As President Barack Obama’s tenure nears an end, he and his administration have been pushing for far-reaching changes in employment laws that may benefit thousands of workers across the country.
At the beginning of his presidency, many workers—both Democrats and Republicans—did not support the President because he took and supported actions that appeared to be against workers’ interests. For example, the President moved slowly to fill important employment agency positions, such as the National Labor Relations Board (NLRB), which resulted in the delay of Democratic appointees and caused proceedings at the NLRB to come to a halt. Labor unions also were unhappy that the President failed to side with union members when legislation threatened to allow employers to hold secret ballot elections concerning leadership voting methods.
Despite this rough beginning, President Obama supported various legislation, the most recent of which is to eliminate the minimum wage overtime exemption for home-care professionals, which may have regained workers’ trust. In 2013, the Department of Labor (DoL) revised its rules governing domestic service employees, ending overtime exemptions for home-care aides and home health care workers. After employers brought suit challenging the new regulations, and succeeded in invalidating large portions of it, the District of Columbia’s Court of Appeals, led by two Obama appointees, reversed the lower court’s decision and upheld the new rules. Obama earned praise and partial credit for the overdue decision. Labor Secretary Thomas E. Perez, commented on the decision, “We were restoring what was a time-honored economic and social compact, which is that as we have productivity and profitability in this country, that is shared between business and workers.”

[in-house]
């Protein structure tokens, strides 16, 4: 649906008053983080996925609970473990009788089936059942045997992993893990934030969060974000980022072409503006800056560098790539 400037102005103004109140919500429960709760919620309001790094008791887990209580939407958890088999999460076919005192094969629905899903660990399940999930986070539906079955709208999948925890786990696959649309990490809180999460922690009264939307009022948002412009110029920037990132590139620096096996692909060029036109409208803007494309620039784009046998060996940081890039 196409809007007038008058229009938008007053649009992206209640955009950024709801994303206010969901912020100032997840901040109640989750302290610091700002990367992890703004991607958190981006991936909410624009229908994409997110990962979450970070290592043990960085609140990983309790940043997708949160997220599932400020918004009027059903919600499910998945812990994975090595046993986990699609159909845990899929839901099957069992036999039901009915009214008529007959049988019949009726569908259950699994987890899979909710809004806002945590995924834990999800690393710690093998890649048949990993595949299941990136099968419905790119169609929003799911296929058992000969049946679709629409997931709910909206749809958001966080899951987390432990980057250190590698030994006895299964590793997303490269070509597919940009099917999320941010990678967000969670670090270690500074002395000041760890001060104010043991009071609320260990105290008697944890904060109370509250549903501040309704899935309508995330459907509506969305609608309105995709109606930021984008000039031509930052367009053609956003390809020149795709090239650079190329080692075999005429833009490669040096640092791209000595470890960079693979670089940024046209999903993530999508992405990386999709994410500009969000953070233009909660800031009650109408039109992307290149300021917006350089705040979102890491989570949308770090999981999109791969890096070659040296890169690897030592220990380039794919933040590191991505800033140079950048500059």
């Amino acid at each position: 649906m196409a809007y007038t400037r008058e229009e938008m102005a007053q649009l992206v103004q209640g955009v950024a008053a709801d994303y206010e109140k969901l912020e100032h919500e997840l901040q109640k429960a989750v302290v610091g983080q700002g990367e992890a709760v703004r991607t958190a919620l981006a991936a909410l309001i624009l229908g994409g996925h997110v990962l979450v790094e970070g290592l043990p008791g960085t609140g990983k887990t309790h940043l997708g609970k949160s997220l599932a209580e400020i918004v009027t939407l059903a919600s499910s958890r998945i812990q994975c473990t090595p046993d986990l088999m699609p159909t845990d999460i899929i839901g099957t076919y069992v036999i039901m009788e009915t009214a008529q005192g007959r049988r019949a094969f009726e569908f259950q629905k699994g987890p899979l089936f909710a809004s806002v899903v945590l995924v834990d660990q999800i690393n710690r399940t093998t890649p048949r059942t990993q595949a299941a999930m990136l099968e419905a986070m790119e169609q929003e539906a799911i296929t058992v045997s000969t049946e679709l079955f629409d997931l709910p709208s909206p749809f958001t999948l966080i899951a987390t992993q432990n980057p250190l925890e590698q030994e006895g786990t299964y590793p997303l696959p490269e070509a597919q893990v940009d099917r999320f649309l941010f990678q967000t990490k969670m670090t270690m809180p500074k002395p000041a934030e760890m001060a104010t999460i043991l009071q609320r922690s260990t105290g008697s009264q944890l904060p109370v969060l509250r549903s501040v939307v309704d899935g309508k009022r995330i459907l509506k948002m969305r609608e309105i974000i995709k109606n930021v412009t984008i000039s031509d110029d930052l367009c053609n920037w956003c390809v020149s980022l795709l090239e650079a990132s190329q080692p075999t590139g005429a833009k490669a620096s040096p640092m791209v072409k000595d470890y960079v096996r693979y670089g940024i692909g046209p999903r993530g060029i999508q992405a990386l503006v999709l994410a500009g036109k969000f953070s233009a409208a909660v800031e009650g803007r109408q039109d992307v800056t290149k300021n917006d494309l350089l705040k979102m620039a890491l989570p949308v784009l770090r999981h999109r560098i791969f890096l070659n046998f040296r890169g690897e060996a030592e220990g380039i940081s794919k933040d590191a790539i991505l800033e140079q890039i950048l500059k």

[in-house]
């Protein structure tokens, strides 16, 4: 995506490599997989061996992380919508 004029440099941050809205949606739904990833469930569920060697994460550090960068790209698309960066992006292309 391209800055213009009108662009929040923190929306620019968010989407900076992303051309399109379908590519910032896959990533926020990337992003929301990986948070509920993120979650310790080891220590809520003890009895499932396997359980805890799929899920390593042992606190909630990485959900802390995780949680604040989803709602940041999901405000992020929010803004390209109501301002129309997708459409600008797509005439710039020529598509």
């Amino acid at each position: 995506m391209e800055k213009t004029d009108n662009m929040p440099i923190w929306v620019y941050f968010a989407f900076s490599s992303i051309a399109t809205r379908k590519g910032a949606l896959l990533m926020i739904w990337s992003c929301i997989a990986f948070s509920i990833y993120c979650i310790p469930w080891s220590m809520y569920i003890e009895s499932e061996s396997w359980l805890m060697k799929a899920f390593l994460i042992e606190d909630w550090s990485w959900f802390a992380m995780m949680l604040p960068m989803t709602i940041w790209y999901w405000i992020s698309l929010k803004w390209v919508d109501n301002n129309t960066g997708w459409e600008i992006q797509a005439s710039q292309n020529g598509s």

In addition to protecting home-care professionals’ rights, the federal government extended rights for all workers with a combination of regulatory rules and executive orders. For instance, the NLRB adjusted its rules to speed up the elections that determine whether to form a union, to the benefit of prospective union members. Further, the DoL proposed another rule change increasing the salary level for the purpose of FLSA exemption. And, in an executive order, President Obama raised federal contractors’ wages up to $10.10.
As of late, President Obama’s administration has stepped up for workers’ rights, benefiting our labor force for years to come.
If you have any questions or concerns about your employment rights, please contact The Harman Firm, LLP.